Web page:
But seriously now, I’m not sure what this is, to be honest. So before I conclude this particularly pointless post I’m going to go ahead and blame it on Cairo, as I always do with everything that annoys me. So maybe it’s a Cairo thing? Because I look around me at Cairo’s streets and whoa! That is one big grimy, slimy old kitchen that hasn’t been cleared up since the Mamluks. Cairo has layer after layer of history, and on a less romantic note, layer after layer of garbage and abandoned junk either crowding backyards of buildings or creeping into their service stairs, making them nice little hubs for rodents and reptiles. Many people have grown so accustomed to the mess around here that they no longer take notice of it. They’re aware of it, but they just accept it as the sorry reality that is their home city. It creeps into their subconscious and puts them in a bad mood each time they hit the streets, which could explain the road rage and the street fights and the honks. So yeah, Cairo has crept into my subconscious and given me this messy kitchen. And yes of course you’re reading this messy post, because how can I be creative with a mind as overloaded and messy as that kitchen, or as Cairo?
#1 by nadiaelawady on May 12, 2014 - 4:42 pm
That dream is so … i can’t even find an adjective for it. Wow. It says so much and there is so much to learn from it: the importance of letting go. That’s never easy. You know your post about your grand uncle and the cattle? I’ll bet you every family has stories like that. Ours does. My grandmother held a grudge over something her brother did for most of her life. Every time I’d visit her she would complain to me about something her brother did 50 years ago. I know it’s hard to forget things like that when we get older. But I don’t want to be like that. I don’t want to hold a grudge with my sister because she rubbed my brand new camera with my dirty socks I put on the table, which led to our infamous dirty sock fight. I don’t want to hold a grudge against you because we couldn’t agree where to put our duffle bags in that tiny tent we stayed in on the Inca Trail; the infamous duffle bag fight. I’m so glad I don’t hold those grudges. It’s silly. The cattle thing was silly. My grandmother’s grudge with her brother was silly. I think maybe looking at the larger picture helps us have a more clear perspective on these things. Your blog post wasn’t messy at all. It was beautiful. Just like you.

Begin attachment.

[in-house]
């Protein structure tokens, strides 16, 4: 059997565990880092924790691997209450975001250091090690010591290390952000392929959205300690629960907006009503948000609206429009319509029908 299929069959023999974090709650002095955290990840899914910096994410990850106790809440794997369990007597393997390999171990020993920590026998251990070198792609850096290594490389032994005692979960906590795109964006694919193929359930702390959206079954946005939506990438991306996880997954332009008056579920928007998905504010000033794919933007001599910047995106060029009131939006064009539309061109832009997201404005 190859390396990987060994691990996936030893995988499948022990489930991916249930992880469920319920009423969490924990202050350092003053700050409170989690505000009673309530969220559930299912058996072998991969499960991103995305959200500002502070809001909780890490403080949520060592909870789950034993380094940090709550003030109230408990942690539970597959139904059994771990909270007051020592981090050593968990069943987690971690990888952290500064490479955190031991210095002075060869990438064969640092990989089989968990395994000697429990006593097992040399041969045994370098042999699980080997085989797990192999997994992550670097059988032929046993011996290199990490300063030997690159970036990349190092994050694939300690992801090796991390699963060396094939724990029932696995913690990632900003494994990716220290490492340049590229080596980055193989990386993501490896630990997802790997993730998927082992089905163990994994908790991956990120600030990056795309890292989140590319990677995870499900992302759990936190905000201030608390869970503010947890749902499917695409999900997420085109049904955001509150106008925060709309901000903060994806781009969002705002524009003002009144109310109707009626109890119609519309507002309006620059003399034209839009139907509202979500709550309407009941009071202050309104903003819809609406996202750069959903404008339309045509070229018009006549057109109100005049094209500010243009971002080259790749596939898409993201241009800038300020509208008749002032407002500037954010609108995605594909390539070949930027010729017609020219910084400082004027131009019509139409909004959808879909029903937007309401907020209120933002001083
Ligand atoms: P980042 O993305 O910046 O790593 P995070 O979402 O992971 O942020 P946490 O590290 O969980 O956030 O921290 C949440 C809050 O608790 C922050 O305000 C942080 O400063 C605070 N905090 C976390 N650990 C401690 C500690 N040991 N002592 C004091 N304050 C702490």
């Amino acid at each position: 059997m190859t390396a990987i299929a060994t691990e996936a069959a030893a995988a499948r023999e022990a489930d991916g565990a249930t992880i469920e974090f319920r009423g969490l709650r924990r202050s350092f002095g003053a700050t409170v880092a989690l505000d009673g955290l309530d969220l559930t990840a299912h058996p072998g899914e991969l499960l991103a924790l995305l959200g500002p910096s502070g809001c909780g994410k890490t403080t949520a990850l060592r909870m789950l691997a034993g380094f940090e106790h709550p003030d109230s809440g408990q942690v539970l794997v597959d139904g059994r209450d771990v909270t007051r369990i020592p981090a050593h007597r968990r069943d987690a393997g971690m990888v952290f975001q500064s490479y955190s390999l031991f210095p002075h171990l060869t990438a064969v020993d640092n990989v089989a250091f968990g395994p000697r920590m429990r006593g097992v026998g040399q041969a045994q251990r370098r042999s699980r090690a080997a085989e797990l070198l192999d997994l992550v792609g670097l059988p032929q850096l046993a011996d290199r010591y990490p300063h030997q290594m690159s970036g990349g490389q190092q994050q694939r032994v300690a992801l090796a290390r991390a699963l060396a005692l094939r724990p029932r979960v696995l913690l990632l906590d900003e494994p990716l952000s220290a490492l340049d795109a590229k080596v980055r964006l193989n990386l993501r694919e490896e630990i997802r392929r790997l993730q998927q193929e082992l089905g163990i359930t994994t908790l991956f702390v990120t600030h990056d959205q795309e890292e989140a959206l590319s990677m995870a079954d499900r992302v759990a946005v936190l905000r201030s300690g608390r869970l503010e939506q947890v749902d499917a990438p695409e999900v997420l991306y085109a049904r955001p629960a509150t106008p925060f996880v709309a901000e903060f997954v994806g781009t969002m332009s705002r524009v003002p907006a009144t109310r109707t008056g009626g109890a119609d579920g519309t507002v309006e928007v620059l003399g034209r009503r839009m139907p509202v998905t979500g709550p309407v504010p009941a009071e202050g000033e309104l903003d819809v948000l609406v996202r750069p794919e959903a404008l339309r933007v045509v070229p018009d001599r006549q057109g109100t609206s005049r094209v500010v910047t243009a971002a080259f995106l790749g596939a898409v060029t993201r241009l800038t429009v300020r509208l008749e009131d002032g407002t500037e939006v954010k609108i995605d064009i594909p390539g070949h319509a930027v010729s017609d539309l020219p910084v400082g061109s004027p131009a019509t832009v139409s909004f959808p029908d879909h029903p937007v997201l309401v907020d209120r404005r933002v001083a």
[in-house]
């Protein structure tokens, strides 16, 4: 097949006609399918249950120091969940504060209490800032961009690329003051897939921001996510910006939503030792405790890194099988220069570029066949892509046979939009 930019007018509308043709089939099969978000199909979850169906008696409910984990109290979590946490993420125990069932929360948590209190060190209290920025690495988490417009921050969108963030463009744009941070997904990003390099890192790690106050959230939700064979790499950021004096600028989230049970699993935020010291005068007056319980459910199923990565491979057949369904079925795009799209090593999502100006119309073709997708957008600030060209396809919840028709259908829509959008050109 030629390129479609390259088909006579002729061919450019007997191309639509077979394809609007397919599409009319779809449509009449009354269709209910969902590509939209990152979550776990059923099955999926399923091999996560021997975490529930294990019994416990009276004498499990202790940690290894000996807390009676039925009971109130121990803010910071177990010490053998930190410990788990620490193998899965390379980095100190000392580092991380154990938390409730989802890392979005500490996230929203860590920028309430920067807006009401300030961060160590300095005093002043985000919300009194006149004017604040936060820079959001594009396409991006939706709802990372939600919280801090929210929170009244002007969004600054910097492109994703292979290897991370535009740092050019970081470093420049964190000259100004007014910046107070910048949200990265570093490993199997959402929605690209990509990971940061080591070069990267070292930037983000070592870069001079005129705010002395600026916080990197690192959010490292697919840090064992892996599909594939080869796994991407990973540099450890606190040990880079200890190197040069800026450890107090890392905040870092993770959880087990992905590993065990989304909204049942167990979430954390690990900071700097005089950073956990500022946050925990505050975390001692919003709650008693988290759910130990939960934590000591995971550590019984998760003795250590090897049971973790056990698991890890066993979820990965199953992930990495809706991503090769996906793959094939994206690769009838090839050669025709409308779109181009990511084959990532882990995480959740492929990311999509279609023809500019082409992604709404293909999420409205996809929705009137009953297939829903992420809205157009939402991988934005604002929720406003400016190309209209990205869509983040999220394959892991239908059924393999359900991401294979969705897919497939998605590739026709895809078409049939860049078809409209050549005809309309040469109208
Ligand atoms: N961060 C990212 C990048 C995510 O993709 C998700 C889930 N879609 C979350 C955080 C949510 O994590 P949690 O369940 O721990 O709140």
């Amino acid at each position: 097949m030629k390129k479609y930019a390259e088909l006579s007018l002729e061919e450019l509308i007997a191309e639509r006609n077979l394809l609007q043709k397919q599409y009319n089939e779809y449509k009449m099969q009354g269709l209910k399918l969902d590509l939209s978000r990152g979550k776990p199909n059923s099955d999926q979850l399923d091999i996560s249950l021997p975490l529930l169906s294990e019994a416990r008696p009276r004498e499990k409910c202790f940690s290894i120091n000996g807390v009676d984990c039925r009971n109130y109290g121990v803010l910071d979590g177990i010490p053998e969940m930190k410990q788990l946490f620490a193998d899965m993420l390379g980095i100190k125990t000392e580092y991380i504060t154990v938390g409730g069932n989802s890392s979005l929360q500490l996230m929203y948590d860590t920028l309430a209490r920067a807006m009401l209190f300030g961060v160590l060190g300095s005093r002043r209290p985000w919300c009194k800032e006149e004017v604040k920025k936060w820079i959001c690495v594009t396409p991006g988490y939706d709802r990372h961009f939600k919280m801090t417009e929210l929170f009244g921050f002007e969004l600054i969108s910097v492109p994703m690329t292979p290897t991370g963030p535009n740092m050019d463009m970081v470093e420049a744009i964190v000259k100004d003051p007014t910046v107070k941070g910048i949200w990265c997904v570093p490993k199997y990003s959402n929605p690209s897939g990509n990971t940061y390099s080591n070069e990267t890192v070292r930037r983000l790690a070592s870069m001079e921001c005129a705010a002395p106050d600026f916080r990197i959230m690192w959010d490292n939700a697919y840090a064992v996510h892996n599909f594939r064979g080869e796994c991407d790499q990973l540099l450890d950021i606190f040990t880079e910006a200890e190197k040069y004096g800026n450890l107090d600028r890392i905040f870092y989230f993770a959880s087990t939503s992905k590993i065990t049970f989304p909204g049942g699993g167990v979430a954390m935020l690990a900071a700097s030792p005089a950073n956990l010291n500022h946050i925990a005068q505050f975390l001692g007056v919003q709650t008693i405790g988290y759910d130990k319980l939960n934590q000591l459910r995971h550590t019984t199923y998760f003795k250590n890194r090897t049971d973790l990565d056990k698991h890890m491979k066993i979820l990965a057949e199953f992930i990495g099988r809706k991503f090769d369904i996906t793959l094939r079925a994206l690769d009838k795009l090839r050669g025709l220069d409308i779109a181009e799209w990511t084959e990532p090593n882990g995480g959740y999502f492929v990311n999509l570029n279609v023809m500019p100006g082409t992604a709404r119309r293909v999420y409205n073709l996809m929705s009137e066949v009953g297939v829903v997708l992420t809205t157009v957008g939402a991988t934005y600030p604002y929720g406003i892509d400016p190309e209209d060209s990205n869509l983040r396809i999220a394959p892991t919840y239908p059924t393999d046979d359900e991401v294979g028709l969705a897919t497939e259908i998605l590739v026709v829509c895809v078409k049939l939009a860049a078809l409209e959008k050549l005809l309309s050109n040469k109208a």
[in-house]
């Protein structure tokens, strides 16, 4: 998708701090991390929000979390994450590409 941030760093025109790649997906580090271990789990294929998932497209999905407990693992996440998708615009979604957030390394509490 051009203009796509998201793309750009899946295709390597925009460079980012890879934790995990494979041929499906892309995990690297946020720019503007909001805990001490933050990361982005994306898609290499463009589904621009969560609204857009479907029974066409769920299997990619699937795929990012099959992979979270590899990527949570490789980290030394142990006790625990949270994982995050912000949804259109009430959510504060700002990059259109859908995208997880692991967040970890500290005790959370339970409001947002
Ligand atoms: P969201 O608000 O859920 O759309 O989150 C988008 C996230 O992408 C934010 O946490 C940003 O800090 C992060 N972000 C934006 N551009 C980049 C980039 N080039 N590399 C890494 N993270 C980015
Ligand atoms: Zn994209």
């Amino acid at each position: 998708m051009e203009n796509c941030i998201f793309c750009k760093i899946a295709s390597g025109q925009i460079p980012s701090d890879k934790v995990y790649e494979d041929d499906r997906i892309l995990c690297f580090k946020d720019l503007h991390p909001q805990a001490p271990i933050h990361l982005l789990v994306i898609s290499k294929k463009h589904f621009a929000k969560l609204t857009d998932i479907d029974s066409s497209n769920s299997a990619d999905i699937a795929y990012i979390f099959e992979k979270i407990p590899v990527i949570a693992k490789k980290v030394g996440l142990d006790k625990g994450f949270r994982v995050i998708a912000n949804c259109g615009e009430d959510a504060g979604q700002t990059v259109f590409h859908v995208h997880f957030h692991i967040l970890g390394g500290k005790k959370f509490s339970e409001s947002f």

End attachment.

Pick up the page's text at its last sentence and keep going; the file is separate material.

#2 by Arwa Salah Mahmoud on May 12, 2014 - 11:05 pm
Thanks Nadia :) It didn’t feel so coherent as I was writing it, but I’m glad it turned out alright.
Like you, I’m so glad I don’t hold any grudges and I hope to die like this, the only thing I’m not sure of is what it would feel like to be at such an old age. How would we think? How would we see the world? How much would life really weigh I. Our heads and our hearts? I know that the 41 year old I am today is different from the one I expected to be when I was in my twenties. However we turn out to be, I just hope we would be at peace.